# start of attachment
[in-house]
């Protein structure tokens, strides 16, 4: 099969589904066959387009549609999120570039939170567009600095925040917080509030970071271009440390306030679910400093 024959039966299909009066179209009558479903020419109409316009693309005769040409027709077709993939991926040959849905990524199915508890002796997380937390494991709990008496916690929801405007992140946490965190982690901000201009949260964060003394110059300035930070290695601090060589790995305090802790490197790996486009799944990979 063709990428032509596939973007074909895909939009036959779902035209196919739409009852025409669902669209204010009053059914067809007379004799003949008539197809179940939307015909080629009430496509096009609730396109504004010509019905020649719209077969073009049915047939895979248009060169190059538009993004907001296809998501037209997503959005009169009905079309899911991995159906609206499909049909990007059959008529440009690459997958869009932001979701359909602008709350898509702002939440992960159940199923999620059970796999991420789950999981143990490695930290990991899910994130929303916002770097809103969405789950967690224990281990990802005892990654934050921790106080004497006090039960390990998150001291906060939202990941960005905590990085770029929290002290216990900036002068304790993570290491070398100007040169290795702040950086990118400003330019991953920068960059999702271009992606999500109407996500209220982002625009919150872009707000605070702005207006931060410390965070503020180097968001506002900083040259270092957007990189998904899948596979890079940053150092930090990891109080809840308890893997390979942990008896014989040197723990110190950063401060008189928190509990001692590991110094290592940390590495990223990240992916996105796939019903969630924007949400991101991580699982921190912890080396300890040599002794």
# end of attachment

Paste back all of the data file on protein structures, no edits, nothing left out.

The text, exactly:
[in-house]
């Protein structure tokens, strides 16, 4: 099969589904066959387009549609999120570039939170567009600095925040917080509030970071271009440390306030679910400093 024959039966299909009066179209009558479903020419109409316009693309005769040409027709077709993939991926040959849905990524199915508890002796997380937390494991709990008496916690929801405007992140946490965190982690901000201009949260964060003394110059300035930070290695601090060589790995305090802790490197790996486009799944990979 063709990428032509596939973007074909895909939009036959779902035209196919739409009852025409669902669209204010009053059914067809007379004799003949008539197809179940939307015909080629009430496509096009609730396109504004010509019905020649719209077969073009049915047939895979248009060169190059538009993004907001296809998501037209997503959005009169009905079309899911991995159906609206499909049909990007059959008529440009690459997958869009932001979701359909602008709350898509702002939440992960159940199923999620059970796999991420789950999981143990490695930290990991899910994130929303916002770097809103969405789950967690224990281990990802005892990654934050921790106080004497006090039960390990998150001291906060939202990941960005905590990085770029929290002290216990900036002068304790993570290491070398100007040169290795702040950086990118400003330019991953920068960059999702271009992606999500109407996500209220982002625009919150872009707000605070702005207006931060410390965070503020180097968001506002900083040259270092957007990189998904899948596979890079940053150092930090990891109080809840308890893997390979942990008896014989040197723990110190950063401060008189928190509990001692590991110094290592940390590495990223990240992916996105796939019903969630924007949400991101991580699982921190912890080396300890040599002794």